This tool was originally written to demonstrate and exploit IE’s vulnerability to a specific “basicConstraints” man-in-the-middle attack. While Microsoft has since fixed the vulnerability that allowed leaf certificates to act as signing certificates, this tool is still occasionally useful for other purposes.
It is designed to MITM all SSL connections on a LAN and dynamically generates certs for the domains that are being accessed on the fly. The new certificates are constructed in a certificate chain that is signed by any certificate that you provide.
New In Version 0.6
Version 0.6 has been significantly updated to additionally support the null-prefix attacks that was demonstrated at BlackHat 09 and Defcon 17. These allow for completely silent MITM attacks against SSL/TLS in the NSS, Microsoft CryptoAPI, and GnuTLS stacks — ultimately allowing for SSL communication in Firefox, Internet Explorer, Chrome, Thunderbird, Outlook, Evolution, Pidgin, AIM, irssi, and every other client that uses the Microsoft CryptoAPI to be intercepted.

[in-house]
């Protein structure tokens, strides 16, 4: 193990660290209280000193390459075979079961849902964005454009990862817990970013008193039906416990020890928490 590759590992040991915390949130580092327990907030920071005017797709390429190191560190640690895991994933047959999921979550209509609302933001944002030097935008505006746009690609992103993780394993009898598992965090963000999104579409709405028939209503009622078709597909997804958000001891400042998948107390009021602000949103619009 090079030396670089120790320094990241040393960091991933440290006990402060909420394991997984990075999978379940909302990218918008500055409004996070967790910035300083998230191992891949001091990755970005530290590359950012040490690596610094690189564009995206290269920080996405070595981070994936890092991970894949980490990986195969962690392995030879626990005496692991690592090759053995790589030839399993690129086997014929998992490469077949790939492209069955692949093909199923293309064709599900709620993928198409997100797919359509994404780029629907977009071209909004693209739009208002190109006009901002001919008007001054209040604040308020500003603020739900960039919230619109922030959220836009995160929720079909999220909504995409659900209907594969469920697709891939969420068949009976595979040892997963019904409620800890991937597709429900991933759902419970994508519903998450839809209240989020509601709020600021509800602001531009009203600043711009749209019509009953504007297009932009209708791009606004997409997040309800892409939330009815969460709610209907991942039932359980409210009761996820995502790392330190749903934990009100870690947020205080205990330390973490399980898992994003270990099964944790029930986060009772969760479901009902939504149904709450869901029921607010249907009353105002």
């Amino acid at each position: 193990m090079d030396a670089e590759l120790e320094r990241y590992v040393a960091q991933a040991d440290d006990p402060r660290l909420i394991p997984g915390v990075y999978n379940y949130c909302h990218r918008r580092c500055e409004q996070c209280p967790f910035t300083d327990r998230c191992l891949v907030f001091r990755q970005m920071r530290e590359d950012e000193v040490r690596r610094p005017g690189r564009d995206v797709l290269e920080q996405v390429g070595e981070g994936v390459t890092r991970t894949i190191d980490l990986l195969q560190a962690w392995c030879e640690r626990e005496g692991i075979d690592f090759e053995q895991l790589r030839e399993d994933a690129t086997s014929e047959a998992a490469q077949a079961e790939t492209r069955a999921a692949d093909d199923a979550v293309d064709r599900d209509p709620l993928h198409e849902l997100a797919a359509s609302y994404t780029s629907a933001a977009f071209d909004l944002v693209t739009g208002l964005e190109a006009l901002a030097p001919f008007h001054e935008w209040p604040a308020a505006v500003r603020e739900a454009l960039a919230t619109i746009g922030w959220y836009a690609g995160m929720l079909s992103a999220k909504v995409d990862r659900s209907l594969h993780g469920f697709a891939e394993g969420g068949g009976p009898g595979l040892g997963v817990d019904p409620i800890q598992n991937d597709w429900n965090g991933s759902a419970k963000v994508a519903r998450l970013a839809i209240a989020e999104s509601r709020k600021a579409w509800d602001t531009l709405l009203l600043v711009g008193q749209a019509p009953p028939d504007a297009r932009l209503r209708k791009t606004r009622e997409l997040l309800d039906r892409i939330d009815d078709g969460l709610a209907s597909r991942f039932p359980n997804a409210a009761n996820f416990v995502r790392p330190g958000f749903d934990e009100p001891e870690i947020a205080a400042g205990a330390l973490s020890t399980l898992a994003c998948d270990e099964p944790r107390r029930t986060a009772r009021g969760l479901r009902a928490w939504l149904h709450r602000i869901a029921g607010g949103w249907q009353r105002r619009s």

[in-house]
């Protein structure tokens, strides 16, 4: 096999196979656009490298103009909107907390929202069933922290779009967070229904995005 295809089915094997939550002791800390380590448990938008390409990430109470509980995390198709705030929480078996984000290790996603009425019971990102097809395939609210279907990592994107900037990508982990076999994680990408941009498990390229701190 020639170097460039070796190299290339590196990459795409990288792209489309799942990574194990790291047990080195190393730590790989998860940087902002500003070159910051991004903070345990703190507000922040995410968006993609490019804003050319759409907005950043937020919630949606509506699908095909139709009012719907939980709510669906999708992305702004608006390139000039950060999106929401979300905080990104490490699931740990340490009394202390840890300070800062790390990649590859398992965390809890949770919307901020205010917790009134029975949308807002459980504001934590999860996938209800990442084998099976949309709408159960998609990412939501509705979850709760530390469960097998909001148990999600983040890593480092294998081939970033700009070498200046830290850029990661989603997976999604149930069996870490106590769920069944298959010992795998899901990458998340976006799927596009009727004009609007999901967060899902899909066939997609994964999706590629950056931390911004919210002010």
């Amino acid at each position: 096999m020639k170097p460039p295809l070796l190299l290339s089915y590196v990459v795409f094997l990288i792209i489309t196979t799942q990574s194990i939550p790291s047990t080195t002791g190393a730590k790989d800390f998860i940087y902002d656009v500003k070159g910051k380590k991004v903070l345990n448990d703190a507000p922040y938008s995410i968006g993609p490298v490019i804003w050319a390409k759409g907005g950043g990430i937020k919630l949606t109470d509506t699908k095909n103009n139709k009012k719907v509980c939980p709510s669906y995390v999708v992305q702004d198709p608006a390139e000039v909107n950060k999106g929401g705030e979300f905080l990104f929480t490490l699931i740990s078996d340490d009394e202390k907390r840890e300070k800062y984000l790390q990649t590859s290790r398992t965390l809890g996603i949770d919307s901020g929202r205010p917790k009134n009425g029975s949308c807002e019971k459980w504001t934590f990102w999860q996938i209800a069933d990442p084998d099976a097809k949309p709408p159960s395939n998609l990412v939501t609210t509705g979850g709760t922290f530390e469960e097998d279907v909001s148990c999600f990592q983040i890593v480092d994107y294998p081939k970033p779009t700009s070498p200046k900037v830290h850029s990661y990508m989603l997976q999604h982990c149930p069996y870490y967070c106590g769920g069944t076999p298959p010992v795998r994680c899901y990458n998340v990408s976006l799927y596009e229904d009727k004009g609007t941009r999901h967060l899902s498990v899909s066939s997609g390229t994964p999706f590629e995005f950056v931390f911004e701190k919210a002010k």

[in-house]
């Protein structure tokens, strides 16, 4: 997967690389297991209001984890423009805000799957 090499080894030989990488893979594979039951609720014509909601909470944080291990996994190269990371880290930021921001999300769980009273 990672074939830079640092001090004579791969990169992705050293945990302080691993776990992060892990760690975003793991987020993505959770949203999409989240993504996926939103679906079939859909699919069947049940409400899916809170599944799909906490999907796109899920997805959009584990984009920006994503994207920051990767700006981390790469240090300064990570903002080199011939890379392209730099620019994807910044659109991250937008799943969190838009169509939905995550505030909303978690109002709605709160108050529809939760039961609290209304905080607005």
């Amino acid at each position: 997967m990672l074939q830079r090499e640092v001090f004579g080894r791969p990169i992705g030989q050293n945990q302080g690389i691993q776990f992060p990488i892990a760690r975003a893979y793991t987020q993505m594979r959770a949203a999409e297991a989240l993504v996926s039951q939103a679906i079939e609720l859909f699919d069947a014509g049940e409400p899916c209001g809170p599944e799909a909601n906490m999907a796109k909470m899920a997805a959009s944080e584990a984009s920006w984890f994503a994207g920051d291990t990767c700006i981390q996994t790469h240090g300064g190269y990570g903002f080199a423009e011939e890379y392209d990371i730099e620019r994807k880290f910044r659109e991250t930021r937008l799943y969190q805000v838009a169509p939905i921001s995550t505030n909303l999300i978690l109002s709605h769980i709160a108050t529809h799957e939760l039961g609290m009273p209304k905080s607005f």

sslsniff has also been updated to support the OCSP attacks that was published at Blackhat 09 and Defcon 17, thus making the revocation of null-prefix certificates very difficult. Additionally, sslsniff now supports modes for hijacking auto-updates from Mozilla products, as well as for Firefox/Thunderbird addons. Attackers can specify payloads of their choice, which will be delivered to the targets being man-in-the-middled.
sslsniff is useful for deploying other vulnerabilities as well. This is the tool that the people who pulled the recent MD5 hash collision publicity stunt used to demonstrate MITM attacks with their rogue CA-certificate. Also, anyone who is capable of obtaining a forged certificate by any means can easily deploy it through sslsniff with the targeted mode designed for null-prefix attacks.
You can download sslsniff v0.6 here:
Or read more here.